I don't know shite about:

Debugging by talking to yourself

Reading and debugging code if you don't know where to start

Sometimes I have to read code that I either didn't write myself or haven't looked at in a while. This can be a daunting task.

Where do I start? How do I prevent getting lost in details? How do I keep track of all the fractions of code I've already looked at? How can I learn as much as possible from my endeavour? How can I finish this task as fast as possible?

If the code is somehow observable (like a User Interface) I would probably want to observe what the code actually does before understanding the code itself. Afterwards I identify the files responsible for the interactions seen on screen, and come up with hypotheses which code component is responsible for which observable interaction on the screen. But before I've verified my first hypothesis I may already feel overwhelmed by following a logical and trying to understand all its possible outcomes. This is where my favourite debugging technique comes into play.

✍️ Talking to yourself in notion

Instead of running through all these logical branches in my head, I pick the one that seems most relevant to my problem and start writing down my thought process in my favourite note-taking app. I prefer notion as it supports nesting collapsible text blocks which allows you to hide your nested lines of thought if they become less relevant.

I start with a question and try to answer it by following my line of thought. Then I move through the code line by line and write down what it does and how it affects what I see on the screen.

In this example I wanted to find out: "what happens if I click the publish button when creating a new article?" inside the React RealWorld App (GitHub)

If this process brings up new questions, I write them down and try to answer them in a collapsible text block. Sometimes I decide to postpone answering a question. Then I mark this question with a "🤔" emoji, so I don't forget that I haven't answered it yet. In this example I asked myself the question: "Why do we set state.submitting flag to true . Which part of the app code reacts to this state? " I assumed this flag could trigger something relevant in the code, but it turned out it only disables the editor form.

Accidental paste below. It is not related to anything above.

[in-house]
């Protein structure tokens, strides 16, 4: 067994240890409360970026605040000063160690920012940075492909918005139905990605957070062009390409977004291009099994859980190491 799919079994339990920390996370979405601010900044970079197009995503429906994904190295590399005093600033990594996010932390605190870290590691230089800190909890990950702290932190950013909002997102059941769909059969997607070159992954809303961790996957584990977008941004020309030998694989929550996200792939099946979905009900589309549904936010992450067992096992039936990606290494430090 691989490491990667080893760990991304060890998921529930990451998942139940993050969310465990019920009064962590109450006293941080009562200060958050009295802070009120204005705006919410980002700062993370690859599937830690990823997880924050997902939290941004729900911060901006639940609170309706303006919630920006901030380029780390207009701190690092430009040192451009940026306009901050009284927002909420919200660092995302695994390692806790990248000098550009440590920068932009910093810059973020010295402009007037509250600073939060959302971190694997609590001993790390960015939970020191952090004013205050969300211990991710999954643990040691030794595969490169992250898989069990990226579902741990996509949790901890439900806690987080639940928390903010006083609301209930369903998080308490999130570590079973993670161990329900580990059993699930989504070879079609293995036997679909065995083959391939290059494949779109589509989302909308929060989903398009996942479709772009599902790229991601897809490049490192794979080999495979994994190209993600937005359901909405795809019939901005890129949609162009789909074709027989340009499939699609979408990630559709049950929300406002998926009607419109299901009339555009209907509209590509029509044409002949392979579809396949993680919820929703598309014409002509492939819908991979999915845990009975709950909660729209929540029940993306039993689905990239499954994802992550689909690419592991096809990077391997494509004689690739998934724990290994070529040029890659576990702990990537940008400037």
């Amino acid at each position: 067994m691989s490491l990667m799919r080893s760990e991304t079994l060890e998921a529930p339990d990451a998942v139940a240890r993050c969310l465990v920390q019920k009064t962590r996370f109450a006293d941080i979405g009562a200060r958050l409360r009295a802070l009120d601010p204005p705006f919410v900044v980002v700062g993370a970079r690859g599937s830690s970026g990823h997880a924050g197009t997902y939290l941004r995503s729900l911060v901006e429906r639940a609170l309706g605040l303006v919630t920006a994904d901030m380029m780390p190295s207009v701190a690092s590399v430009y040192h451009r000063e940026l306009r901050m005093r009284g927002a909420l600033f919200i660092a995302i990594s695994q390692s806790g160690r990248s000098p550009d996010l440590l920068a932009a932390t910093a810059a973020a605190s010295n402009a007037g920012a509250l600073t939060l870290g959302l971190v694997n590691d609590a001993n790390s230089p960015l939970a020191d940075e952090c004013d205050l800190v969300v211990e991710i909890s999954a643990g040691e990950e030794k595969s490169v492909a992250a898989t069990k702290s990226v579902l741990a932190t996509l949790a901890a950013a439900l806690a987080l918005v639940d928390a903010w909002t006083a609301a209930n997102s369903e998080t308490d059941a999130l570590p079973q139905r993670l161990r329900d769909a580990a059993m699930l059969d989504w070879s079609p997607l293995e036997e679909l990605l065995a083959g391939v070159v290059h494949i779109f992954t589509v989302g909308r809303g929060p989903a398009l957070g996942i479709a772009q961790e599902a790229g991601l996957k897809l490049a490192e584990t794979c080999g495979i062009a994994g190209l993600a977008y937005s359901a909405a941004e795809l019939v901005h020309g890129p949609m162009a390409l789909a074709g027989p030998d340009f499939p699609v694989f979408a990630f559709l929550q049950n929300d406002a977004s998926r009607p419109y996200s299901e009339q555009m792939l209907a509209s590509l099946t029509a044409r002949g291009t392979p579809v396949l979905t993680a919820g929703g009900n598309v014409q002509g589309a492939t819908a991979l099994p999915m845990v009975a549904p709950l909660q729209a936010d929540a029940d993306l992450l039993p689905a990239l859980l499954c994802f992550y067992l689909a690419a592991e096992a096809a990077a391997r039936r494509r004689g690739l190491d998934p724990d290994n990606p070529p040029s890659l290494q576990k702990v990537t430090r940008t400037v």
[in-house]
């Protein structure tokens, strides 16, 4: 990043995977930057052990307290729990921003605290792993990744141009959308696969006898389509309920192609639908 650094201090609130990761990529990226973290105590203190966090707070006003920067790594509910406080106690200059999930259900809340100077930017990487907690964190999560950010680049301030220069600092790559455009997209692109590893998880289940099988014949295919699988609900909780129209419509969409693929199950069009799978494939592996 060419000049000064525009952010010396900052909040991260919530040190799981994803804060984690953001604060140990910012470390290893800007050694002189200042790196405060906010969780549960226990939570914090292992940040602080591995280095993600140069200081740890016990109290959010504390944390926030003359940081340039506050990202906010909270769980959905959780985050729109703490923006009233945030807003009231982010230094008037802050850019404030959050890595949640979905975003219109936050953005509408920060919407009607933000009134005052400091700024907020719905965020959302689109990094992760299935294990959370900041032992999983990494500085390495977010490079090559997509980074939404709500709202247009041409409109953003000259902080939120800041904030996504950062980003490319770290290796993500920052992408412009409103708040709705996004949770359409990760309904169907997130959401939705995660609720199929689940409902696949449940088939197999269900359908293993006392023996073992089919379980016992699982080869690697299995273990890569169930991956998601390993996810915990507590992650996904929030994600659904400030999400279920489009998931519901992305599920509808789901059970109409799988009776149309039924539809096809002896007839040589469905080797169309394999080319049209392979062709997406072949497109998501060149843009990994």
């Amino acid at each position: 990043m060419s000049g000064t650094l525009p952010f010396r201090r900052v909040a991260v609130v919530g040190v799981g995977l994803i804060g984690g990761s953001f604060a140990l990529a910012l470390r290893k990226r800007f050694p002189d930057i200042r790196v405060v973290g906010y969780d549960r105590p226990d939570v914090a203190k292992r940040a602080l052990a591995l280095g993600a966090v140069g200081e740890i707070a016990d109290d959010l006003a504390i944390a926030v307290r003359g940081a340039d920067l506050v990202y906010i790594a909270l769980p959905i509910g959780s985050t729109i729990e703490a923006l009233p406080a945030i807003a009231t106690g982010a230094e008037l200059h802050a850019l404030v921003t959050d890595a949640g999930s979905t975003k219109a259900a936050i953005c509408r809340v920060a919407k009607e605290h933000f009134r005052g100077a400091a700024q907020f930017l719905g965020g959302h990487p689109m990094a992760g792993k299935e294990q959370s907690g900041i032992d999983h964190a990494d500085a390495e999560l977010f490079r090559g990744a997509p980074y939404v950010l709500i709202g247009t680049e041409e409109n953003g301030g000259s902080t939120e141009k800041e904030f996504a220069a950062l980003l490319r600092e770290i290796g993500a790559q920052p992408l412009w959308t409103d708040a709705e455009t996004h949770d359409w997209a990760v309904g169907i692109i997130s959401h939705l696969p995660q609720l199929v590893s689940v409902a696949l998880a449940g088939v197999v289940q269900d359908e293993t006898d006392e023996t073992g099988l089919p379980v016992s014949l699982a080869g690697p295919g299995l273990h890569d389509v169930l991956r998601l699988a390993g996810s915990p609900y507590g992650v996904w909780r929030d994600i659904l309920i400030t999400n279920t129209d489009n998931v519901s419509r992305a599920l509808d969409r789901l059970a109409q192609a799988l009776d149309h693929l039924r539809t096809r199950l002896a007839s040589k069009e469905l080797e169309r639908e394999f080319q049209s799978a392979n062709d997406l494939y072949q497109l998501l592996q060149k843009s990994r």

Occasionally I skip following a line of thought and make assumptions about how the code works to progress faster. To make sure I don't forget what I skipped, I mark it with a "🙈" emoji. In my example I assumed that <ArticleEditor disabled={true} .../> will disable the whole form inside ArticleEditor. Because this is not relevant for my problem at hand I can safely ignore it until it becomes relevant.

You may think this is a time-wasting process. Why not go through this in my head instead? It may be true that it takes a bit longer to write down your thoughts, but it has some undeniable benefits over "keeping everything in my head"

  • If I get distracted I still know where to continue
  • By writing down what I've done, I always have a record of the approaches I've used to solve the underlying problem.
  • I see which part of he code I may have only checked superficially, and I can come back to if it becomes relevant.
  • You also know which questions you haven't answered yet. Did you make some hypothesis but never verified them and based your whole debugging process on it?

In the end there is no silver bullet, and I don't find this approach particularly helpful if the task at hand is manageable in size. But when I feel overwhelmed by a Task this is my go-to approach to eat the elephant with small bites 🐘